Talk:Immanuel Kant

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This is the talk page for discussing improvements to the Immanuel Kant page.


Edited the bracketed remark out of the "Sapere Aude" quote because the language is clarified within the quote immediately after it is used.



Does anyone have an english translation for this one? Able to translate?

"Das Recht muß nie der Politik, wohl aber die Politik jederzeit dem Recht angepaßt werden." - Über ein vermeintes Recht aus Menschenliebe zu Lügen, A 313

What is right must never be fitted to policy; rather policy must at each moment fit what is right. 23:35, 26 March 2015 (UTC)


  • Fallacious and misleading arguments are most easily detected if set out in correct syllogistic form.
  • He who has made great moral progress ceases to pray.
  • If man makes himself a worm he must not complain when he is trodden on.
  • If we attend to the course of conversation in mixed companies consisting not merely of scholars and subtle reasoners but also of business people or women, we notice that besides storytelling and jesting they have another entertainment, namely, arguing.
  • Immaturity is the incapacity to use one's intelligence without the guidance of another.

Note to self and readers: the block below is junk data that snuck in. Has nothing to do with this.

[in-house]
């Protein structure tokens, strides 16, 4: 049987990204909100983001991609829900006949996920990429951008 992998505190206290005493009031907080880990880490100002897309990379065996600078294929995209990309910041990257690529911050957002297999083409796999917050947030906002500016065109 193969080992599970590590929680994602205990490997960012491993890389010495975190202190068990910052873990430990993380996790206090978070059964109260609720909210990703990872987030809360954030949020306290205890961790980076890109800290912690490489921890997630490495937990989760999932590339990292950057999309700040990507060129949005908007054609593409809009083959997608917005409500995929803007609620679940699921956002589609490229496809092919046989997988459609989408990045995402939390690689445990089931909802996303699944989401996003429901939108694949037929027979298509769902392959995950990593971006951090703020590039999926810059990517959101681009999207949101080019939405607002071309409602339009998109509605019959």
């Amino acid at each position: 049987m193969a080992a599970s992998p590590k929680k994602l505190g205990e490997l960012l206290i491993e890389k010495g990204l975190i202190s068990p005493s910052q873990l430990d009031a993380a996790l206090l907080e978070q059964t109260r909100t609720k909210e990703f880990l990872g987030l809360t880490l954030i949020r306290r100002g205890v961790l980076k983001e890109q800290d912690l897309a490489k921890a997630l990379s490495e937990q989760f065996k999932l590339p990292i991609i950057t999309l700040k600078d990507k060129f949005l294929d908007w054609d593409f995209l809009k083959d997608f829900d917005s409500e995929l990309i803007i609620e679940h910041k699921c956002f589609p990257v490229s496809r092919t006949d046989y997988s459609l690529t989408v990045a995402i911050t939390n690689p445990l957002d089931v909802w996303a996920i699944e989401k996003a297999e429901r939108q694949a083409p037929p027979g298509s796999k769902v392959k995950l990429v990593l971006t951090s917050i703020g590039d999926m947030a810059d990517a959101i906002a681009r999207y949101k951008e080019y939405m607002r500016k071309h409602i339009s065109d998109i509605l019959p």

• In law a man is guilty when he violates the rights of others. In ethics he is guilty if he only thinks of doing so.
  • Intuition and concepts constitute... the elements of all our knowledge, so that neither concepts without an intuition in some way corresponding to them, nor intuition without concepts, can yield knowledge.
  • It is not God's will merely that we should be happy, but that we should make ourselves happy.
  • It is not necessary that whilst I live I live happily; but it is necessary that so long as I live I should live honourably.
  • Man must be disciplined, for he is by nature raw and wild.
  • Metaphysics is a dark ocean without shores or lighthouse, strewn with many a philosophic wreck.
  • Nothing is divine but what is agreeable to reason.
  • Reason can never prove the existence of God.
  • Reason does not work instinctively, but requires trial, practice, and instruction in order to gradually progress from one level of insight to another.
  • Reason must approach nature in order to be taught by it. It must not, however, do so in the character of a pupil who listens to everything that the teacher chooses to say, but of an appointed judge who compels the witness to answer questions which he has himself formulated.
  • Science is organized knowledge. Wisdom is organized life.
  • Seek not the favor of the multitude; it is seldom got by honest and lawful means. But seek the testimony of few; and number not voices, but weigh them.
  • The eternal mystery of the world is its comprehensibility.
  • The history of the human race, viewed as a whole may be regarded as the realization of a hidden plan of nature to bring about a political constitution, internally, and for this purpose, also externally perfect, as the only state in which all the capacities implanted by her in mankind can be fully developed.
  • The only objects of practical reason are therefore those of good and evil. For by the former is meant an object necessarily desired according to a principle of reason; by the latter one necessarily shunned, also according to a principle of reason.